Notes: I wrote this documentation around 2013 as internal documentation at Weever Apps for setting up RAID-Z as a method of making very quick backups of MySQL. Since we no longer use this setup and the documentation will never be used again, I felt it might be a good idea to post it out there for those who might find some use in it. Using RAID-Z for MySQL was amazing, and never failed us, and allowed hourly snapshot-based backups with no downtime. We've since moved to AWS RDS instances though.
This will be part of multiple posts that combined will allow one to build a RAID-Z setup for MySQL. Or, at least it used to be able to! While this is geared towards Azure, I'm sure it would work anywhere.
As I add more parts over the next few days I'll add links here.
- Installing ZFS on CentOS
- Creating a RAID-Z Drive for MySQL with ZFS on CentOS
- Setting up RAID-Z for use in a MySQL Master-Master Replicator Pattern
- Creating a ZFS Image of a MySQL Data Directory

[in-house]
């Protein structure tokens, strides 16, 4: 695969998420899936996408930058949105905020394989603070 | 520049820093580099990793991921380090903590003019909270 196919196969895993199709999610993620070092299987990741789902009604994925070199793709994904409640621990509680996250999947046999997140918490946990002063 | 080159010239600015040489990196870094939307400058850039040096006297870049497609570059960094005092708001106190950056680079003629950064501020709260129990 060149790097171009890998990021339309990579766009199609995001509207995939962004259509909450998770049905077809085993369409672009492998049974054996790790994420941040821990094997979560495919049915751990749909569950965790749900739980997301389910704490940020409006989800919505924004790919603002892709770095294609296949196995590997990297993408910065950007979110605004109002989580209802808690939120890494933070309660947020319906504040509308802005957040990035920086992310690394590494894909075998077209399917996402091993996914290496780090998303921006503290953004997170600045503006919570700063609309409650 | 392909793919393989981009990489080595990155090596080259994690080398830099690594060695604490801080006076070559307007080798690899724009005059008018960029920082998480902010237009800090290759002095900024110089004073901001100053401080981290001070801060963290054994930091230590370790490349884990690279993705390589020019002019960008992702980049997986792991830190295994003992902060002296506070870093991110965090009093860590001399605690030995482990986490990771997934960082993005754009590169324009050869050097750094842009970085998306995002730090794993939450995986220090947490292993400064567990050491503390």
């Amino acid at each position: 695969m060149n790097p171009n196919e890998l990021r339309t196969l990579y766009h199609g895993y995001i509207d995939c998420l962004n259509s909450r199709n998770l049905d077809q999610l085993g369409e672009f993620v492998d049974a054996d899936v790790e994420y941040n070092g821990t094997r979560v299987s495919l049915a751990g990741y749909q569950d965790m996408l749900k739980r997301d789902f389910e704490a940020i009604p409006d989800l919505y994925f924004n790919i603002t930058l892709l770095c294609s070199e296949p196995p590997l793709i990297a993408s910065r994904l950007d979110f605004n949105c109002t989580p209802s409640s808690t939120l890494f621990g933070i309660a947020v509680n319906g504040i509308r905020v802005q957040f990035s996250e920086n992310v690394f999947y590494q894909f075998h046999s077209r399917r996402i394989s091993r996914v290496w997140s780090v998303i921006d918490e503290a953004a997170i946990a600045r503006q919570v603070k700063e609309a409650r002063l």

Creating a ZFS image for backup is pretty easy.
First, a ZFS snapshot must exist. If one does not already, create one.
If this is for MySQL and the tables in MySQL are using MyISAM, make sure to either turn off the server briefly, or, lock the tables momentarily. In my experience these locks just delay writes until unlocked, and snapshotting is surprisingly quick in ZFS.
FLUSH TABLES WITH READ LOCK;
This example will assume you're grabbing the MySQL data directory, which would be stored in a tank called
sqlstorage, with filesystem
data. Adjust if your setup is differently named.
zfs snapshot sqlstorage/data@now
Now we can unlock the tables or start the MySQL server up again.
All we need is one command to send this snapshot to a file. Depending on the size of the file system, this could take a while.
zfs send sqlstorage/data@now >/tmp/sqlstorage-backup.zfs
Is something badly out of date? Did this work for you? Please post a comment to help others who might use this for guidance.